Talking Movies

December 22, 2019

From the Archives: Talk to Me

From the pre-Talking Movies archives.

This would be one of the films of the year, if it ended just 20 minutes sooner than it does. Petey Green was a DJ in Washington DC in the late 1960s and Don Cheadle is terrific as this ex-con keeping it real on the airwaves. Martin Sheen plays EG Sonderling, the head of the WOL radio station that broadcasts Green’s show. In one episode of Sheen’s political show The West Wing a character made reference to DC being one of the blackest cities in America, but that you would never guess it from the exclusively white faces of the corridors of power in Washington. Sheen is tremendous here in a supporting role as his character changes from utter hostility to Petey Green to a great respect for Green’s truth-telling about the city’s racial divide.

Cedric the Entertainer, who disgraced himself in last week’s Code Name: The Cleaner, has a wonderfully droll small role as a Barry White-voiced DJ in this film which offers an incisive interrogation of black American culture. British actor Chiwetel Ejiofor is Cheadle’s match as black radio executive Dewey Hughes. The dramatic crackle between these two men, especially in an electrifying pool game where they verbally dissect each other, is of the highest calibre. It is two great actors sparking off each other using a script that is literate, detailed and engaged. In a desperate attempt to avoid using the racial epithet that usually follows the prefixes field- and house- in American slang let us describe Hughes and Green as they do each other. Green regards Hughes as a collaborator with the white man, talking frightfully proper English, dressing in a suit and sucking up to merit a patronising pat on the head. Hughes regards Green as a willing victim, who will spend his life in and out of jail, while boasting about how ‘real’ he is, and asking for a handout.

How these men find common ground is brilliantly handled and the period setting is tremendously evoked while everyone deserves especial acclaim for the sequence that follows the death of Martin Luther King. Nowhere has that assassination been portrayed to such devastatingly emotional effect, the impact here is so great that you may well end up crying at an event that happened 39 years ago. Primarily though this is a very funny film, especially Hughes’ initial attempts to get Petey Green on the air. The last 20 minutes stray from the radio station, as Hughes masterminds Green’s transition to TV star and stand-up comedian, and act as an epilogue to the main drama. As epilogues go it’s involving but it destroys the film’s momentum so that the end becomes something of an anti-climax. For all that though Talk to Me is both entertaining and has an important message, it deserves a wide audience.

4/5

April 21, 2016

Miles Ahead

Don Cheadle is star, co-writer, and director in this long-gestating passion project, an impressionistic portrait of jazz trumpeter Miles Davis.

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Miles Davis (Cheadle) at the end of the 1970s is in a funk. And not the good Prince kind, either. Rattling around his chaotic brownstone in an equally self-destructive New York City he just gets high, listens to his old hits on the radio, waits for royalty cheques, and absolutely refuses to even touch the trumpet, much less record any new material. And then Rolling Stone journalist Dave Brill (Ewan McGregor) barges in, eager for an interview, a cover feature on Miles’ comeback. Miles’ what?! An angry trip to Columbia HQ sees Miles inadvertently set the stage for a crazy nocturnal chase across NYC alongside Brill on the trail of an upcoming jazzman (Keith Stanfield), his manager Hamilton (Michael Stuhlbarg), his scary bodyguard (Brian Bowman), and the purloined tape of Miles’ secret 1978 session. But addled flashbacks slow his progress…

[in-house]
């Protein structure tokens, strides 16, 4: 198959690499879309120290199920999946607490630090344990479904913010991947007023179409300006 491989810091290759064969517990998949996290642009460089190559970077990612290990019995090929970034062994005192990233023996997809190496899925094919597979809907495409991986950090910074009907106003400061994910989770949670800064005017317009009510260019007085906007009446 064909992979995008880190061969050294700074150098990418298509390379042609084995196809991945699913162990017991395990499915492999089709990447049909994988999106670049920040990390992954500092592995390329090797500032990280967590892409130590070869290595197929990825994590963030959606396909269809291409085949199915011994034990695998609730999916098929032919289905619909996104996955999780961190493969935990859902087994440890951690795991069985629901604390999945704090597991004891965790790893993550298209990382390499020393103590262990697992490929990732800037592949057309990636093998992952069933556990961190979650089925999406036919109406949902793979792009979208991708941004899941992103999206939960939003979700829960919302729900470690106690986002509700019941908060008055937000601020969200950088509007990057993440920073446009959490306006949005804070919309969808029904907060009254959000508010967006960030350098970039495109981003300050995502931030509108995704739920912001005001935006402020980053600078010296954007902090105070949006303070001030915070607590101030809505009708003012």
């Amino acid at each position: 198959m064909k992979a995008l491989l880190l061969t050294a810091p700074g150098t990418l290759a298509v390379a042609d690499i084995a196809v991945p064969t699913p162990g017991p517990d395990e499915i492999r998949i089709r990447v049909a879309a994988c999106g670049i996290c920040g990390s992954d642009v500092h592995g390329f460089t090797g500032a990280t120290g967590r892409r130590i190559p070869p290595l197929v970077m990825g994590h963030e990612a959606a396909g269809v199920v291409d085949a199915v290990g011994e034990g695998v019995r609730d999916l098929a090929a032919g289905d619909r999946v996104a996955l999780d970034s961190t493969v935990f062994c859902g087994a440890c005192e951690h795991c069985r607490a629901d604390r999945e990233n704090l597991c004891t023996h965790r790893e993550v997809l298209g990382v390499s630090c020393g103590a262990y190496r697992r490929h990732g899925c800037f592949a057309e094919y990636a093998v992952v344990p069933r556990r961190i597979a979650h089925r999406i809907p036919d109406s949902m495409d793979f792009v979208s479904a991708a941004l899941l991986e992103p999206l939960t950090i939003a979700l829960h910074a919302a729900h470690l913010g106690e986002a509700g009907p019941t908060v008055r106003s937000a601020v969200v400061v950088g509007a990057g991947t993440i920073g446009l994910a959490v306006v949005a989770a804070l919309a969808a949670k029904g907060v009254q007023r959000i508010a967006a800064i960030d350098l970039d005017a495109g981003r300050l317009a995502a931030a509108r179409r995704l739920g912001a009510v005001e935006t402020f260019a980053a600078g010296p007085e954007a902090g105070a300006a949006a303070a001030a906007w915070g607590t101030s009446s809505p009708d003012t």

The flashbacks principally tell the tale of Miles’ romance with dancer Frances Taylor (Emayatzy Corinealdi). As much as Cheadle is really interested in telling a tale, for Miles Ahead is actually at times reminiscent of the impressionistic dreamily floating in and out of scenes through time approach of The Price of Desire. And that biopic of Eileen Gray was so critically savaged at JDIFF 2015 that its British release was pushed back to late May 2016… There is no stricture that a biopic about a musician involving much flashback ought to hew to the template established by James Mangold for Walk the Line. But without such formal rigour there is the danger of not much detail about anything adding up to very little, almost as if Cheadle is presenting two films: a cool jazz romance and a Gonzo blaxploitation flick.

Cheadle (complete with rasping whisper) is an engaging central presence, and under his direction Roberto Schaefer’s cinematography and Hannah Beachler’s production design impressively transform Cincinnati into rundown 1980 NYC. But the WGA credits Cheadle and Steven Baigelman (Get On Up) with the final script, based on a (presumably straighter) story from biopic specialists Stephen J. Rivele & Christopher Wilkins (Nixon, Ali, Pawn Sacrifice). So we get a hazy Finding Forrester intercut with fascinating scenes of Miles orchestrating sessions and, in some unusual historical accuracy, Miles’ proclivity for white women in a Jim Crow time landing him in trouble when a beat cop takes violent exception to his hailing a taxi for a white woman. Such gems amidst confusion make you wish Cheadle had hired Michael Genet and Rick Famuyiwa, who scribed his storming 2007 Petey Green biopic Talk to Me

Miles Ahead is not an entirely satisfying film, especially as you eventually feel Miles was just innovating his way down a cul-de-sac, but there’s enough shambolic charm, good performances, and great jazz to attend.

2.75/5

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